International move to train more forensic medicine and science experts

August 18, 2005

A new degree designed to equip doctors and scientists with the expertise needed to investigate deaths resulting from acts of genocide, terrorism, natural disasters such as Tsunami, transport accidents and drug abuse will be launched next week at an international Forensic Science conference in Hong Kong. The post-graduate qualification will help counter a world-wide shortage of forensic medicine experts by equipping graduates with the range of interdisciplinary skills needed to counter changing world threats.

The University of Edinburgh has linked with the Universities of Florida, Gainesville and Canberra in this first such on-line global collaboration, to share expertise and deliver courses via the internet. Topics including forensic science, human identification, chemical and trace evidence and the legal aspects of forensic practice. The degree course will also train its graduates to investigate and report on cases of physical and sexual abuse of children and on sudden unexpected death in infancy cases. Training in autopsy science will be run from Edinburgh, which is a world-renowned forensic centre.

The Masters Degree in Legal Medicine, only open to qualified doctors and dentists, will involve three years of part-time study and the first group of students will begin the course in January.

Another Masters degree, in Forensic Science, will also come on stream in January. Students on this course, which is designed for those who currently hold science degrees, will study a range of subjects including drugs of misuse, genetics and crime scene management supported by laboratory workshops.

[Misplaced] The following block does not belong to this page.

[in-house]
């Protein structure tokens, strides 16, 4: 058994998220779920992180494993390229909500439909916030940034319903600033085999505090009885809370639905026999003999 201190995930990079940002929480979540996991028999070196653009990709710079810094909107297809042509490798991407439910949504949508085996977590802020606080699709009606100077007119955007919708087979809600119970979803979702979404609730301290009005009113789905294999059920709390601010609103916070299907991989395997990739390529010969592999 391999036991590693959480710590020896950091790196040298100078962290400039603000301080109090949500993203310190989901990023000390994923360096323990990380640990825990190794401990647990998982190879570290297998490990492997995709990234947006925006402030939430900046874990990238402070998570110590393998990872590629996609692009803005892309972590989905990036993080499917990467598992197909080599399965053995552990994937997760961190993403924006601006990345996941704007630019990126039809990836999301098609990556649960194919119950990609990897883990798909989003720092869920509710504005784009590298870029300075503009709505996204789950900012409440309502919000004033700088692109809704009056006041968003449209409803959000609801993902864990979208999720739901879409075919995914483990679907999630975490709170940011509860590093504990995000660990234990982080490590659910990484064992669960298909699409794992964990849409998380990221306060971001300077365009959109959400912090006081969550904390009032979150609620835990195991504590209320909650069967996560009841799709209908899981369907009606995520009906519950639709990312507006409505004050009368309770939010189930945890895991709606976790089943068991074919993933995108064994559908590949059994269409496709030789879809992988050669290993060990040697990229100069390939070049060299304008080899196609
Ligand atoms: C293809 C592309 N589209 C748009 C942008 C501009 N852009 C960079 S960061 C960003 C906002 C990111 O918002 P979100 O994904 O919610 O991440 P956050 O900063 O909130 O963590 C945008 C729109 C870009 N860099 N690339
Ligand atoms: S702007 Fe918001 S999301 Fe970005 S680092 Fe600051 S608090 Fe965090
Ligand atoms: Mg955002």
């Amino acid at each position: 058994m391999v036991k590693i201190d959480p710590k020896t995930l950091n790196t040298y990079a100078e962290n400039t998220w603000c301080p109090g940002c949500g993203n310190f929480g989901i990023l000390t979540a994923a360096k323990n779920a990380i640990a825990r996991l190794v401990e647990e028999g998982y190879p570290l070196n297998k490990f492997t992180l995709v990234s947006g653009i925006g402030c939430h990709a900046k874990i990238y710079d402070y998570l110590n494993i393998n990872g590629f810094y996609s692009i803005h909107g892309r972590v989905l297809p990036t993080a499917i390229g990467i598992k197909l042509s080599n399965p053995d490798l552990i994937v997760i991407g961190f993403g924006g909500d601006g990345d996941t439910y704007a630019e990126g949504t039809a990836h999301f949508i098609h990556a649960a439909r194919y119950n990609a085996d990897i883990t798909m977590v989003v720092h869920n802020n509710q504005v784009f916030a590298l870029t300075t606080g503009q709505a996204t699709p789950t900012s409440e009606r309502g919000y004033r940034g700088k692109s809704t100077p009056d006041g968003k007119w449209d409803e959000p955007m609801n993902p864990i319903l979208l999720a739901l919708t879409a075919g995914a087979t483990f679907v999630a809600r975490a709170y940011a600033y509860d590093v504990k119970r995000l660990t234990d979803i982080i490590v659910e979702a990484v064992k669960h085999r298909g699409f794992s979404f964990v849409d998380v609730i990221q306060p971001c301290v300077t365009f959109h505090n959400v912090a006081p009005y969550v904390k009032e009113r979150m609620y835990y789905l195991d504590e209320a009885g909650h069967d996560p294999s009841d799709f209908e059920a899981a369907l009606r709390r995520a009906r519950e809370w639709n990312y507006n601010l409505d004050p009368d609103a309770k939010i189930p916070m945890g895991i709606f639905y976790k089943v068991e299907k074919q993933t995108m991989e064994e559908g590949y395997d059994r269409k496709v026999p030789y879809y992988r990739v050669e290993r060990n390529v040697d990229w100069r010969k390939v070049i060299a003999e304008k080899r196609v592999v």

David Harrison, Professor of Pathology at the University of Edinburgh said: "Few Universities can provide the complete range of skills and expertise needed for comprehensive forensic education.This partnership adds value to our strengths in Edinburgh in an exciting new virtual department. Students will access the expertise they require in courses from across the globe. We hope this will be a stimulating and beneficial programme."

The Masters Degrees programmes have evolved from an earlier collaboration between the Universities of Edinburgh and Florida, where experts from Edinburgh delivered course material for students of forensic medicine and scientific evidence at the US University.
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The University of Edinburgh, internationally recognised as one of the leading centres for forensic medicine, has been running a course for seven years, leading to the certificate in Forensic Medicine and Science. This course attracts students from many disciplines including solicitors, police, doctors, dentists and scientists.

Further information on the new Masters Degrees is available from www.globalforensic.org

University of Edinburgh

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